Today is our anatomy scan, I am 19 weeks pregnant and we can go get a scan to tell us if baby is growing right and the big one… the gender!!
A lot of people think I am crazy for waiting this long, when it’s so easy to go to a recreational ultrasound center and tell the gender at 14 weeks. But here’s the thing… I’m not even sure I want the “normal” doctors office ones most of the time.
I know, I’m really getting weird with this “natural” stuff, right?
The following are reasons why most people get ultrasounds, and then my contrary thoughts. What are your thoughts?
1. Dating scan – we have to know how far along you are in your pregnancy when it’s new.
Yes, this is true…. mostly. When I got pregnant with my son, I was charting. I knew that I had 32 day cycles, not 28 day. I knew exactly when I ovulated (which was cycle day 19 not 14, like the “due date chart” assumes). Therefore, the “last menstrual period” date was not accurate, but my charting date was AND the dating scan proved that. However, my water still broke at 38 weeks and I still delivered a perfectly healthy baby. So, a general knowledge of dating is important for prenatal care, however, knowing that you’re 8 weeks and 3 days pregnant but only measuring at 8 weeks and 1 day is worrying to most new moms and really for no reason at all.
This time, I didn’t have a period so therefore I had no way to “date” my pregnancy (except my best guess, based on my body and guessing when we conceived). So I guess it was a little bit more important this time.
2. Make sure everything is ok
Most of the time, everything is ok. And then there are the times where they tell you something is not ok (or you get that great pause and hmmm sound from the tech) and they need to do further testing. Most of the stories I’ve heard like this have turned out fine, and it was an error on the part of the machine or the tech or just saw something a little off, but hey turns out not all moms and babies are the same. I had several friends leave their 20 week scan thinking their baby had down syndrome, only to be tested further and have perfectly healthy babies. I had a hemmorage at my early scan with this baby, that no matter how much my midwife assured me it was normal, I googled to find out I could miscarry. It completely cleared itself up and by my next visit it was gone. The only thing that knowing about it did was make me worry. There is nothing I could have done differently. So, maybe sometimes too much information really gives us unneeded anxiety?
3. Knowing the gender… oh that magical thing.
I admit. I’m an over-achieving, control freak. I need to plan everything. I need to know everything. So, I want to know the gender… and like NOW. But is it worth it? I’ll get into that in a minute, when I talk about the medical studies on ultrasound. But we might not find out the gender for future kids, and maybe we won’t have anatomy scans at all.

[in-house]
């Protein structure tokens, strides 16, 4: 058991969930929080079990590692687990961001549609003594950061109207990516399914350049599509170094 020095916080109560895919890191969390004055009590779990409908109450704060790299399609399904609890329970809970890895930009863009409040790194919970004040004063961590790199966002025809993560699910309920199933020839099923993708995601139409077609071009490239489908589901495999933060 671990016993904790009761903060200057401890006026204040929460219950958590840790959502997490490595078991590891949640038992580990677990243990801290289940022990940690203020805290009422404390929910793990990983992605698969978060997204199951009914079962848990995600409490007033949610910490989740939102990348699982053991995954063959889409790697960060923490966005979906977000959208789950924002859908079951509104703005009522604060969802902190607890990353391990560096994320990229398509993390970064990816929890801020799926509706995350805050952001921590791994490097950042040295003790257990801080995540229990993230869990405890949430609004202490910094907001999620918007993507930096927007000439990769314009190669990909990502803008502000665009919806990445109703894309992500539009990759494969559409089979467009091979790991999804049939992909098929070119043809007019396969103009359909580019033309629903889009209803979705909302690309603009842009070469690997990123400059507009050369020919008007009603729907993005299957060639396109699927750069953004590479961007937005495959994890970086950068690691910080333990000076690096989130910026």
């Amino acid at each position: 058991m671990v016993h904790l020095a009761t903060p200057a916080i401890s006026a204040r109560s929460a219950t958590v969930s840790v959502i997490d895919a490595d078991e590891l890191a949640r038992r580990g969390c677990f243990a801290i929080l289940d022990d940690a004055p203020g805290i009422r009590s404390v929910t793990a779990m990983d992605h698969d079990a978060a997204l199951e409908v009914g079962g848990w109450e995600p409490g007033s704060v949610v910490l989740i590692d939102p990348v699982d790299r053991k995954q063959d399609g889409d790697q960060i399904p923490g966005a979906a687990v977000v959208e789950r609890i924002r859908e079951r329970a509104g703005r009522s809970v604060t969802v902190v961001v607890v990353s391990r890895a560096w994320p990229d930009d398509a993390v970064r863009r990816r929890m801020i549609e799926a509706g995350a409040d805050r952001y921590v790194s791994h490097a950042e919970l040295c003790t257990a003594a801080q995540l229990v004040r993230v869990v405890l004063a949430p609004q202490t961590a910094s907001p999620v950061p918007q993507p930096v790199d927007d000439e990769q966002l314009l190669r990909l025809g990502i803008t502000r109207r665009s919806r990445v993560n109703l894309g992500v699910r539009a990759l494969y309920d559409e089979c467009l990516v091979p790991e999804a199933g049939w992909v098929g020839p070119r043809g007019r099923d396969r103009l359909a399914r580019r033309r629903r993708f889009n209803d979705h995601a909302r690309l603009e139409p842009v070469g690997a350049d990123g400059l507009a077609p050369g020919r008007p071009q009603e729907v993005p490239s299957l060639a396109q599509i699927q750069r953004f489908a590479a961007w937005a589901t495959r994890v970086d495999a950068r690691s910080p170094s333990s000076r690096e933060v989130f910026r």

4. It’s fun to see the baby.
Again, is that worth it?
Is It Worth It
They used to use x-rays to view baby, until there was a study done showing that x-ray caused cancer to babies who were viewed in utero. In the 1970s ultrasounds gained popularity after being introduced by a Scotish OB who borrowed a machine that was used for detecting flaws in metal and used it on a pregnant woman – with no scientific evidence of its safety. By 1980, they had become routine in most countries.
The FDA does not have control over the amount of sonic energy that can be emitted by the new ultrasound machines. There are no federal or state regulations requiring calibration of the machines, written consent from the pregnant woman, indications for the procedures, the amount of exposure, the types of machines used, or the qualification of the sonographer.
Research about the safety of ultrasound is limited, and ultrasound has not been around long enough to know if there are any long term problems or risks. (Personal opinion inserted here: What about the increase in ADD or ADHD? Autism? Childhood cancer?)
Although there have been several, no study has ever shown routine use of ultrasound to improve fetal or maternal condition over using only when medically indicated. The American College of Obstetricians and Gynecologists (ACOG) on Ultrasonography in Pregnancy says this:
Ultrasonography in pregnancy should be performed only when there is a valid medical indication. ACOG (2009) stated, “The use of either two-dimensional or three-dimensional ultrasonography only to view the fetus, obtain a picture of the fetus, or determine the fetal sex without a medical indication is inappropriate and contrary to responsible medical practice.
I think knowing this, it makes sense to consider how having ultrasounds (especially repeatedly) will benefit you and your baby. This is just another one of those medical procedures that we just accept as normal, because everyone else does it, without considering the orgin, the research and the safety of it… as well as the necessity.
I don’t need to know my baby’s gender. But it’s fun! And I am quite sure I will walk out of that office today with a bit more peace knowing my baby is healthy and has all his or her fingers and toes. I just don’t know if getting them for fun is for me.
Do you get recreational ultrasounds? Do you skip all ultrasounds altogether? I’d love to hear other people’s perspectives on why or why not!
Keep thinking and learning mamas!